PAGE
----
Jeremy Corbyn has been accused of having 'unsavoury' friends by high profile LGBT rights campaigner Peter Tatchell, but that hasn't stopped the former Labour candidate backing the left-winger in the party's leadership race.
Tatchell's claims add to the increasing scrutiny into Corbyn's 'political friendships', including dealings with characters from his past who have made 'homophobic' remarks.
Such relationships have seen Corbyn share a platform with activist Dyab Abou Jahjah and preacher Ibrahim Hewitt, both of whom hold views against homosexuality.
Fellow Labour leadership candidate Yvette Cooper also probed the Islington North MP's 'friends'.
"There are some people who I think have quite extreme views, homophobic and pushing homophobic abuse and pushing extremist abuse that I don’t think he should give legitimacy to by inviting to public meetings" she said.
Cooper's remarks were made - in part - reacting to Corbyn's relationship with activist Dyab Abou Jahjah.
In 2009 Corbyn invited him to speak at a Parliamentary debate, despite his previous writing which stated: “Aids-spreading faggots” are “everything Europe holds holy”.
The radical activist also lamented that Muslims were “persecuted” for being “disgusted” by homosexuality, describing it as a “sickness”.
Corbyn hit back at these remarks, stating: “My staff have researched this and it appears I did meet this man… I meet a lot people on all sides in the Middle East and it does not mean I agree with their views.”
Although when Abou Jahjah spoke to LBC in August, he claimed they had met several times previously: “We had, I think, two times lunch or breakfast together so I cannot say that Mr Corbyn is a personal friend, but he is absolutely a political friend" he said.
In addition, Corbyn, who has historically supported LGBT equality in Parliament, has previously praised preacher Ibrahim Hewitt, stating he was as a 'close friend.'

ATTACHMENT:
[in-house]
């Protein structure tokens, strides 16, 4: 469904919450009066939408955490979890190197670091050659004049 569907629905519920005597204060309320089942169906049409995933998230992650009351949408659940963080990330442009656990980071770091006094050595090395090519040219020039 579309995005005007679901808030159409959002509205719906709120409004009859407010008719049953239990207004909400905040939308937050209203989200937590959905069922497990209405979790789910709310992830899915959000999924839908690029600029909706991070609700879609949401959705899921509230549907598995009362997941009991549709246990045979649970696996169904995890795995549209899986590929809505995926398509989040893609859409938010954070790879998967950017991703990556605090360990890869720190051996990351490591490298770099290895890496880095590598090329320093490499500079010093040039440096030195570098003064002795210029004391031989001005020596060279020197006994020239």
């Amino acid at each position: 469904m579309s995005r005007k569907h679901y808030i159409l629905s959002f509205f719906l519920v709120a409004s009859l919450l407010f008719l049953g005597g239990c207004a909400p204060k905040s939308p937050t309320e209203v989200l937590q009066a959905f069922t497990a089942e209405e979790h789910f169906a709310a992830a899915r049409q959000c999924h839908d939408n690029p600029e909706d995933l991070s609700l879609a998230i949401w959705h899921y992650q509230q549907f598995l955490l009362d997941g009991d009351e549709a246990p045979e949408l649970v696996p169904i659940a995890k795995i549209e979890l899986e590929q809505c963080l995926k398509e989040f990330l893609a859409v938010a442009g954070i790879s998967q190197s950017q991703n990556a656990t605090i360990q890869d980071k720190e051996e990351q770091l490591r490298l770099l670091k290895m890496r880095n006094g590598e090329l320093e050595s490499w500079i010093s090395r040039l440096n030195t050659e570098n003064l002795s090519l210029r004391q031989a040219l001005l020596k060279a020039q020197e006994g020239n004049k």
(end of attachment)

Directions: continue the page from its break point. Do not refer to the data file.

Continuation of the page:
Hewitt is the author of controversial book ‘What Does Islam Say?’ – which compares homosexuals to paedophilia and incest.
Speaking at a meeting for the Palestinian Relief and Development Fund, Interpal, Corbyn said: “I’ve got to know Ibrahim Hewitt extremely well, and I consider him to be a very good friend."
Hewitt’s book condemns gay people, stating: “If people have such desires, they should keep them to themselves, and control their desires to avoid forbidden practices."
Corbyn hit back again and said: “I have met people in the context of discussions about the Middle East with whom I profoundly disagree. I have met representatives of the Iranian government with whom I profoundly disagree with on the human rights issues.”
Tatchell, despite backing the Green party before the general election, has now favoured the Islington North MP for leadership.
In a piece written for the International Business Times, Tatchell referred to such relationships, but not specifically to dealings with 'homophobes': "At what point do links with bad people put a politician beyond the pale?
"How many flawed judgements does it take to cancel out all the good that a MP might have done and espoused?
"He does need to explain in more detail why he has attended and spoken at meetings alongside some pretty unsavoury bigots who advocate human rights abuses – and especially why he did so without publicly criticising their totalitarian politics.”
Tatchell wrote on Twitter this afternoon that he stood by his support for Corbyn, despite those raising questions over Corbyn's platform policy.
@ReachEd Still Green and Left. We must judge Jeremy overall and nudge him to be more assertive in defending human rights in Iran, Russia etc— Peter Tatchell (@PeterTatchell) September 3, 2015